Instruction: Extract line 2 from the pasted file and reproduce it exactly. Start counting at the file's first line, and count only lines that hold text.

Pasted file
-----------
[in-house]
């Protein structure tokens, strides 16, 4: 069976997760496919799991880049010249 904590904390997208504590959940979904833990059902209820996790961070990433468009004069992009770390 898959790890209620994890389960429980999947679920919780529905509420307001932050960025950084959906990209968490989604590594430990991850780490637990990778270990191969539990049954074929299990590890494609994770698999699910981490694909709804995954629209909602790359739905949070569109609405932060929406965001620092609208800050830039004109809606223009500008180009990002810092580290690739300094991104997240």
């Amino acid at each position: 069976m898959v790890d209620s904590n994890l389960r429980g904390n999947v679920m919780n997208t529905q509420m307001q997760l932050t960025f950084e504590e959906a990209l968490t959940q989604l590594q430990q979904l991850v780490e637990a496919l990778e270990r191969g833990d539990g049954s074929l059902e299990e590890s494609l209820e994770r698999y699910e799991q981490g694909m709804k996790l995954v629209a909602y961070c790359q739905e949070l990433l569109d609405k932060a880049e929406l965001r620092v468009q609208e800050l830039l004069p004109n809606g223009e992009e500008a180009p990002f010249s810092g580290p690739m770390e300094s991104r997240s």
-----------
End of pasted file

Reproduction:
């Protein structure tokens, strides 16, 4: 069976997760496919799991880049010249 904590904390997208504590959940979904833990059902209820996790961070990433468009004069992009770390 898959790890209620994890389960429980999947679920919780529905509420307001932050960025950084959906990209968490989604590594430990991850780490637990990778270990191969539990049954074929299990590890494609994770698999699910981490694909709804995954629209909602790359739905949070569109609405932060929406965001620092609208800050830039004109809606223009500008180009990002810092580290690739300094991104997240």